A house mate was telling me today how concerned he is about his younger brother, aged 22 – why? Because he is suffering from anxiety, along with a surprising number of his friends. A couple of weeks ago a mother told me that her child is also suffering from chronic anxiety, aged 15, as are many of his schoolmates, even in their affluent area. And yesterday another mother shared that her young daughter was already experiencing anxiety and, again, she is not alone, her friends are too: “What is going on? They are only 8!” (This child at least is now benefiting from meditation classes.)
There are many theories why the younger generations are struggling – this is the generation who have never known life before social media, who have just lived through a worldwide pandemic, who have the fear of nuclear catastrophe back on the horizon, who are bearing the brunt of economic uncertainty, and so on. An old Buddhist friend wrote today on Facebook that he was recently asked by two young people what Buddhism can teach us about coping with Climate Grief, feelings that they strongly suffer from. He said it felt a big honor to be asked – but daunting – and continued:
“Climate anxiety is widespread: a recent survey across 10 countries found that 60% of young people are “very worried” or “extremely worried” about climate change. And I definitely feel it myself. For sure Dharma helps me, but I don’t fully know how to deal with my own grief and anxiety. For me, there’s something about what we’re facing — the mass extinctions, destruction of habitats across huge areas, the scale of the resultant suffering and death, that somehow feels different, and harder to deal with, than the “everyday” suffering that we all face.”
I wrote a very long article about a Buddhist response to climate change, Climate change and Buddhism, if you have a spare 20 minutes or so! (Would also love your contributions because that article is by no means exhaustive or conclusive.) Buddhism does give us a deeper picture and a perspective that helps us get beyond anxiety and even become part of the solution.
But, as with all anxiety and grief, we need to start by connecting to our mental peace or we won’t stand a chance.
Real relief starts here
We need to develop the skill to create space inside us, space we can rely on, even at short notice, which is sometimes all we have in our busy overwhelmed daily lives. This is why we need meditation – it gives us the ability to tune more and more quickly into the natural, peaceful heart that we all have when we just let go of following the blah blah blah in the mind. This peace arises naturally simply because we stop thinking about all the other stuff – let go and there it is – and, if we focus on this peace, it grows. In other words, this peace is natural to us. And if our mind is peaceful, we are happy and able to cope, even as things are going wrong outside.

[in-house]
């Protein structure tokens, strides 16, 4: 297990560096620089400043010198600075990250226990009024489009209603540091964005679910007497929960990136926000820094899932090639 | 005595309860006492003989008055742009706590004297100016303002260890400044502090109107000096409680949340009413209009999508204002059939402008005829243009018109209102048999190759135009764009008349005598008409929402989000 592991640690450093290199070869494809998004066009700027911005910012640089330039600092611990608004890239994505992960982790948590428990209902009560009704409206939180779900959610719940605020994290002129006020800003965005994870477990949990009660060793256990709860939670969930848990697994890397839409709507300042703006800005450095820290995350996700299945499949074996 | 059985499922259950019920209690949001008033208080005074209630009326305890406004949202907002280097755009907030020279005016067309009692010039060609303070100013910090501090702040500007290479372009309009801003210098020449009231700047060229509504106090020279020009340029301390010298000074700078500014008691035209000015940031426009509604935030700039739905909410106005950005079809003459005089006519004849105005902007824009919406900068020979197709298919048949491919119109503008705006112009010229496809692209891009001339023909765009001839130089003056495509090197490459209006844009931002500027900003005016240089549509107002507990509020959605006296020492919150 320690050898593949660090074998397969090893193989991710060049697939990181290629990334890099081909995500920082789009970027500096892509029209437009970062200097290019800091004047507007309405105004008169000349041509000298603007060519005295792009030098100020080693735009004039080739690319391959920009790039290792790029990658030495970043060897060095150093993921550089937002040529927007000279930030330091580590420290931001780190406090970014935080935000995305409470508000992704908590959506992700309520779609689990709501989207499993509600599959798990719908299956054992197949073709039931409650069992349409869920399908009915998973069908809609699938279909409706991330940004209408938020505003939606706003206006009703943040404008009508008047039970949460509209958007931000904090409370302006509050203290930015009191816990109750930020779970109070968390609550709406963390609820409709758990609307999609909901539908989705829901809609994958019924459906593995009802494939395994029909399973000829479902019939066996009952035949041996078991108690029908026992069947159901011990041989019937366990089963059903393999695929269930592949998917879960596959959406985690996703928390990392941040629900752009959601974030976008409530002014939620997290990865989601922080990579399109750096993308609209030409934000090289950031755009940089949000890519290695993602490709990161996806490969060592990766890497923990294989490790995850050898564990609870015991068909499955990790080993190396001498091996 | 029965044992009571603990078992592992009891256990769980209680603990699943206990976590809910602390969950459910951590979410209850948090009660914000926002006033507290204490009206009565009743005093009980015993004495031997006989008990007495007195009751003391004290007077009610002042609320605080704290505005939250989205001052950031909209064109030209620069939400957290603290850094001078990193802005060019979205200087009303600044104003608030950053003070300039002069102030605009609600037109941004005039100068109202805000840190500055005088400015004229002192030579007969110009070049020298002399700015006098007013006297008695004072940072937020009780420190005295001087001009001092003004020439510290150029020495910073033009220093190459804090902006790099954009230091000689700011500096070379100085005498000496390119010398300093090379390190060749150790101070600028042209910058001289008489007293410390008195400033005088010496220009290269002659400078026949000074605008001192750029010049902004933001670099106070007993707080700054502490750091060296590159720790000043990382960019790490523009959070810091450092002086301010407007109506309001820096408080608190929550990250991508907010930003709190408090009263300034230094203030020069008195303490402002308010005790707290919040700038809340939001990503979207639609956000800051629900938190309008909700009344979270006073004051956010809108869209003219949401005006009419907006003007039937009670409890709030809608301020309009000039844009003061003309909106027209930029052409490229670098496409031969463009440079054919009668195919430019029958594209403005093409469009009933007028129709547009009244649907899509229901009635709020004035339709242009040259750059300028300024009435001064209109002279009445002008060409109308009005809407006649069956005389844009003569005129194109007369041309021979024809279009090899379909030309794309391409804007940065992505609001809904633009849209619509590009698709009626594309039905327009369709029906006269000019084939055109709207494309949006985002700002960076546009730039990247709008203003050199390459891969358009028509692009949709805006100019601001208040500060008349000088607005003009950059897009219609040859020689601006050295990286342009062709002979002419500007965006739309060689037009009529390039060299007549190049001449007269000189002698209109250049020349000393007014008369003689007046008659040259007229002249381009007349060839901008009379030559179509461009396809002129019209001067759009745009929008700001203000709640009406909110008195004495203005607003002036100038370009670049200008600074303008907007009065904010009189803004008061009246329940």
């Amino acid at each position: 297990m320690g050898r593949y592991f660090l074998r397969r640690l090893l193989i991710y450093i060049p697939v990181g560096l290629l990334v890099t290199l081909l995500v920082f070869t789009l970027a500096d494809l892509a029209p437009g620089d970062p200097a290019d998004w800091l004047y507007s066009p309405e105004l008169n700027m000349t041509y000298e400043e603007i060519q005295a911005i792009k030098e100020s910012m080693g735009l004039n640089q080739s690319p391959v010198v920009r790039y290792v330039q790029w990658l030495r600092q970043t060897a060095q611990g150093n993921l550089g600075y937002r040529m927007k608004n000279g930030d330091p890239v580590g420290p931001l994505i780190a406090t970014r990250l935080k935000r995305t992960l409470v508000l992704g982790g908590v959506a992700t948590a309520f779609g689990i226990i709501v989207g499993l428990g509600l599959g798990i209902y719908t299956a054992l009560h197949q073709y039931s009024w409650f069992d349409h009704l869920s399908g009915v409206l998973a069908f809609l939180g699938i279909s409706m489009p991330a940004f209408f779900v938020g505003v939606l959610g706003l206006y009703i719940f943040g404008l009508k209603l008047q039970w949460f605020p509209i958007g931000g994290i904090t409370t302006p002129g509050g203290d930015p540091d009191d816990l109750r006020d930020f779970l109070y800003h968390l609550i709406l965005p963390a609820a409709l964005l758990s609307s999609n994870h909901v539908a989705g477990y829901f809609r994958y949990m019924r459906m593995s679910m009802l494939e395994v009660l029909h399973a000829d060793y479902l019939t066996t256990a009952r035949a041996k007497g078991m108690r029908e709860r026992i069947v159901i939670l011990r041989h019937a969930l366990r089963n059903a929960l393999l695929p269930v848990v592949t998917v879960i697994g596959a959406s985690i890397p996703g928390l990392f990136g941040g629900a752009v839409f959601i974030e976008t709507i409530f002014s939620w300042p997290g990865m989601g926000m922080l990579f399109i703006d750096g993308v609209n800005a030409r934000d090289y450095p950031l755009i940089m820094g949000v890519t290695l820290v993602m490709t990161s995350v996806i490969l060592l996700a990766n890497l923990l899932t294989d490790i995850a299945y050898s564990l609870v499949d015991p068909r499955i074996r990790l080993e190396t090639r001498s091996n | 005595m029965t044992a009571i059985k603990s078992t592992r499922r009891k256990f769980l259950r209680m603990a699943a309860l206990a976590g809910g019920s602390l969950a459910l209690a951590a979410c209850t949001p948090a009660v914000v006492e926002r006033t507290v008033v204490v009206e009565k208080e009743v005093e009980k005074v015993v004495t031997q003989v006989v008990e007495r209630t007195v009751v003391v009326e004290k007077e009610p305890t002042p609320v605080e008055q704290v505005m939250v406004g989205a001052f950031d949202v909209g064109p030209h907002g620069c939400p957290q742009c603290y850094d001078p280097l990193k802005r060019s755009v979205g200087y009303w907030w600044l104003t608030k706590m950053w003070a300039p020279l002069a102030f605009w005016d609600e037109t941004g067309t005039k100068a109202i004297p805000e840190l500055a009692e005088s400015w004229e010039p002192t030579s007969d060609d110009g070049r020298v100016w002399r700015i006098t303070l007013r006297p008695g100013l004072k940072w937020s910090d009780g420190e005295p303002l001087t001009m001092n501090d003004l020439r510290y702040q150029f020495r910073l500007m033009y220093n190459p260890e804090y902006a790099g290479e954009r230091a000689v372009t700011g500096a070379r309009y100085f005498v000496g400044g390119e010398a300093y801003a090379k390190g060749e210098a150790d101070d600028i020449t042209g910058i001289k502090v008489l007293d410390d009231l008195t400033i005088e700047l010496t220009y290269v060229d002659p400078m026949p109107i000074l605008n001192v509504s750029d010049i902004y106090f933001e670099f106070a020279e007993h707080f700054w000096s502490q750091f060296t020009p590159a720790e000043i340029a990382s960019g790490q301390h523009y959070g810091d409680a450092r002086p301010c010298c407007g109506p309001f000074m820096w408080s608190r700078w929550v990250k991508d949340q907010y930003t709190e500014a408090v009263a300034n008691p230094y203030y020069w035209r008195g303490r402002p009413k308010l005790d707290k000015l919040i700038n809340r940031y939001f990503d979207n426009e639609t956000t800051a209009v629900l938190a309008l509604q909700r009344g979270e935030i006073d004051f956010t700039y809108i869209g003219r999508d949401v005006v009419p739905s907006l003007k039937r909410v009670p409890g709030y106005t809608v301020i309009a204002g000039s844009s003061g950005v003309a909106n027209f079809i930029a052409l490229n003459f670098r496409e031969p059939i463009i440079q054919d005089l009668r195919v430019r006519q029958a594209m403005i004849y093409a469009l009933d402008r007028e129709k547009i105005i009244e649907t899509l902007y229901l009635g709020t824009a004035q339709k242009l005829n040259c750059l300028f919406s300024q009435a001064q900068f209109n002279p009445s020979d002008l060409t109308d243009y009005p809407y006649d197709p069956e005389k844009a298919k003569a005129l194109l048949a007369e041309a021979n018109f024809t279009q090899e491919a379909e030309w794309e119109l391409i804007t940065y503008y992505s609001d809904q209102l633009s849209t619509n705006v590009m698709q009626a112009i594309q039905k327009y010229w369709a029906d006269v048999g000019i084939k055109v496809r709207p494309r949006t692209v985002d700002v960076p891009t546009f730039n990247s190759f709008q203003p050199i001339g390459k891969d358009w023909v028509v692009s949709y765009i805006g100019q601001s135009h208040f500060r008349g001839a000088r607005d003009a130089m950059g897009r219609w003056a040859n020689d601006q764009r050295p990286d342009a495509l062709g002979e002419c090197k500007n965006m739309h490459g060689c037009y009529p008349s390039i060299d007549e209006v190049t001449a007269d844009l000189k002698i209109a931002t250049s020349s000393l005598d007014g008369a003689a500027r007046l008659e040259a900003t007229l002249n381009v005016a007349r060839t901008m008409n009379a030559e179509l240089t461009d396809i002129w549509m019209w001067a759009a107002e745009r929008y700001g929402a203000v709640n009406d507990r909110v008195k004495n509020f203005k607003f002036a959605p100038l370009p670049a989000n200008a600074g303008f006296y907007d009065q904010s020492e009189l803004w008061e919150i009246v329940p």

We can think, “I have a natural source of peace and happiness in my heart; and the potential within that is literally limitless.” If we feel rejoice or happy about that, we are creating an unbelievably positive basis with which to greet the world, as opposed to “Hello, I am overwhelmed by everything that’s going on at the moment. I am an overwhelmed person; good morning overwhelmed person.” Without changing our sense of who we are on the basis of even a little peace and stability in our minds, we cannot help but grasp at this limited and suffering sense of self, this person who’s like, “I can’t take too much more.”
Here’s a quick 5-minute meditation to help us do this. (If you want a longer version, click here: Drop into your heart and breathe.)
Begin by sitting comfortably with a straight back and so on. Allow the heaviness and tension to fall away from your body, and imagine your body just melts into light, becomes hollow and weightless.
Drop from your head to your heart, starting to feel some of the space and peace you have inside you. Feel happy to be here, doing this. Buddha likened our awareness to a boundless crystal clear ocean. Our turbulent wavelike distractions gently subside into this peaceful ocean — just imagine.
To get a little bit more absorbed, focus for a couple of minutes on your breath, slowing down and calming your mind. Focus simply on the sensation of your breath as it enters and leaves through your nose. Feel your mind and your breath getting closer and closer together, becoming as if one.
As a result you feel a little more centered in your heart. You can imagine that everything outside of your body in all directions infinitely has melted away into this pure clear awareness in your heart. Everything up to this moment in time has also dissolved away — the past has disappeared like waking from a dream because it is no more real nor substantial than that. Everything after this moment has also disappeared – it is not even there to begin with.
In this way you feel centered in your heart in the present moment enjoying the peaceful clarity of your mind. Focus on any peace that has arisen, however slight, thinking: “This is my own natural inner peace. And within this peace is the potential for endless bliss and lasting freedom from worry and suffering. This is my Buddha nature.” Rejoice or feel happy about this, and think: “This is me. I am a peaceful person with limitless potential.”
You can also feel that this peace is already connected to or merged with the universal love, compassion, and wisdom of those who have already actualized their spiritual potential and are awakened from all suffering and limitations.